Just inside members of the staff were awaiting their dinner guests. They glanced down briefly at Kim and me, their faint smiles seeming to convey a mixture of greeting, pity and awkwardness. Quickly recovering, they directed their comments to the gentlemen, asking the rhetorical question, “Four for dinner?” After answering in the affirmative, we moved into the dining area, having to skirt slowly by tables which were uncomfortably close together. The employees made a show of removing two chairs, and Kim and I slid under the table. She glanced at me with a look that suggested that she was experiencing a somewhat trapped feeling. After our food arrived, though, we fell into several animated conversations about planned vacations and other things going on in our lives. I noticed that Kim was joining in with her usual relish, seeming to be entirely focused on the topics discussed. At one point during supper, in fact, I leaned over to her and in a voice too low for people at the other tables to hear, remarked, “you’ve already forgotten about it, haven’t you?’ “Forgot?” she stammered in confused reply. “The….” I answered, glancing down suggestively at the wheels on either side of my hips. “Yes,” she agreed with a slight giggle, “I had completely forgotten!” “Good,” I remarked as we both rejoined the conversation.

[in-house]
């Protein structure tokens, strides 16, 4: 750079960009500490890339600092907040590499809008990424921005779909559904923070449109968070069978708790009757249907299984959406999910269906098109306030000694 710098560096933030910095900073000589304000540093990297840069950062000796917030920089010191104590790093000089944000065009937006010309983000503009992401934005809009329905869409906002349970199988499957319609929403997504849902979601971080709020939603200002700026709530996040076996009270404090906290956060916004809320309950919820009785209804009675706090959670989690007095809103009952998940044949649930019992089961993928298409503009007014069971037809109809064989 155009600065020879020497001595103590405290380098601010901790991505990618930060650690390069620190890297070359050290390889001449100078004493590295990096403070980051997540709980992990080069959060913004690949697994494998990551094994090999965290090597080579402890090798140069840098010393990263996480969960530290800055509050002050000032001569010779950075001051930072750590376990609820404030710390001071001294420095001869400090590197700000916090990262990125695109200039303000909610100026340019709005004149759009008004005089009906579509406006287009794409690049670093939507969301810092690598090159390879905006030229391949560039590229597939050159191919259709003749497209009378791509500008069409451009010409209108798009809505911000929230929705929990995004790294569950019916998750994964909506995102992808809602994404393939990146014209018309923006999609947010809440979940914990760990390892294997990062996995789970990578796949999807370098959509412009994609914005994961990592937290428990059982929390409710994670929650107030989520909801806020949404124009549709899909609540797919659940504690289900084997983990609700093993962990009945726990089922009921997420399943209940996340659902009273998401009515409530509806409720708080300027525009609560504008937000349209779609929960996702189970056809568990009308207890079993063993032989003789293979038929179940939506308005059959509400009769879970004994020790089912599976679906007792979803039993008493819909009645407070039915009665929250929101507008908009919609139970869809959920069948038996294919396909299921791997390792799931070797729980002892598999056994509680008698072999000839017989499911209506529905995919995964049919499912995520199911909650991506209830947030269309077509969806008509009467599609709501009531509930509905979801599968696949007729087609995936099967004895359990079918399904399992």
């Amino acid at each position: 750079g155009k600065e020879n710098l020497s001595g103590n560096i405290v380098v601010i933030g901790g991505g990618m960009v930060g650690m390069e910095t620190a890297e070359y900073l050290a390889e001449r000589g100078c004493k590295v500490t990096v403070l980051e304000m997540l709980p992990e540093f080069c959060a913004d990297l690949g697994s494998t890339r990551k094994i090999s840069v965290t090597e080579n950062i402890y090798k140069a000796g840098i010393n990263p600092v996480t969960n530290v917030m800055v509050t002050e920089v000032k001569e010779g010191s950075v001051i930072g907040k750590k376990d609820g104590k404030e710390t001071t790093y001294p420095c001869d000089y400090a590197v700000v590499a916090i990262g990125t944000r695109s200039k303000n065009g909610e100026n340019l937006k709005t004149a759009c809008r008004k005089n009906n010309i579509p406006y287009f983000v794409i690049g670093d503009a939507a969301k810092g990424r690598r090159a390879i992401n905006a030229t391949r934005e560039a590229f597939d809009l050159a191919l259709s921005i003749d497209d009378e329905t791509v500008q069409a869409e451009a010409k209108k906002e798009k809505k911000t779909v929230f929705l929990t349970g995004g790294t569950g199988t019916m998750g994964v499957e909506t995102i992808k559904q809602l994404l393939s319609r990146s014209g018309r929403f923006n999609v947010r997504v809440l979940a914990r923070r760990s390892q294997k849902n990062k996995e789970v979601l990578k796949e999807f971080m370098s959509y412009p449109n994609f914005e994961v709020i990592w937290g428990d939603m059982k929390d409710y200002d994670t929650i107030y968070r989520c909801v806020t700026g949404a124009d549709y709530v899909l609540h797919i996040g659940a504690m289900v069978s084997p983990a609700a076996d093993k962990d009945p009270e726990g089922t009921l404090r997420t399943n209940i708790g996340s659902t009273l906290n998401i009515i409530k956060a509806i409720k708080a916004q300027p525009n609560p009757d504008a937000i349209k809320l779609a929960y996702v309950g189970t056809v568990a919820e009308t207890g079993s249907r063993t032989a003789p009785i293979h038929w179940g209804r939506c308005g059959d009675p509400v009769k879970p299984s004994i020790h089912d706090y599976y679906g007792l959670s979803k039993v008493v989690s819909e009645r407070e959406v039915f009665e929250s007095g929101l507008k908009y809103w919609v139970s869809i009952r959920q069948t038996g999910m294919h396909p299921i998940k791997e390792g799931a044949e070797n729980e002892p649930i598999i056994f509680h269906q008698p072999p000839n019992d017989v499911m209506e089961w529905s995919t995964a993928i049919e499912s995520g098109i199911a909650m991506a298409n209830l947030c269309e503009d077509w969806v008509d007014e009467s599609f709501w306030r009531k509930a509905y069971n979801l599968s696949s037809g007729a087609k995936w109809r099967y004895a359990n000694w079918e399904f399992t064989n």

As we passed one of the other tables in exiting the restaurant, we overheard a man say to his wife. “How sad, both so pretty and young…and in wheelchairs.” Miles and Jeff just smiled at each other, with Jeff remarking, making no effort to avoid being overheard, “Not only are they pretty, but the style with which they glide around in these sporty little wheelchairs!” Our next stop was the mall. While I had worried earlier about Kim’s transfers, fearing that she might break the spell with a sloppy movement into or out of her chair, she was now performing like a pro, having learned from a pro, I might add. She did, though, confide to me as we rolled down a long arm of the mall that her hands and shoulders were quite tired. I assured her that I have myself been very aware of that feeling but, “It keeps getting easier the longer you’re in a chair.” Jeff and Miles having decided to go it alone to look at “guy things,” we pushed ourselves into a lingerie shop. Kim and I got some puzzled looks, like “What would two poor women who are confined to wheelchairs need with sheer peignoirs?” We just ignored the stares and held up to each other the sexy garments, which we knew our husbands would just love! As we approached the door to the mall a couple was exiting in front of us. They glanced back and, apparently, decided that two women on wheels were beneath their notice. They just allowed the doors to close in our faces. “I just hate it when people do that to you…err…us,” Kim spat out, as I struggled with one of the heavy doors. There were, however, positive moments, such as when we, rolling well ahead of the guys, neared our handicapped parking spot. An older gentleman stopped to tell us that, “It’s beautiful to see two young ladies like you getting out together in your wheelchairs – inspiring!”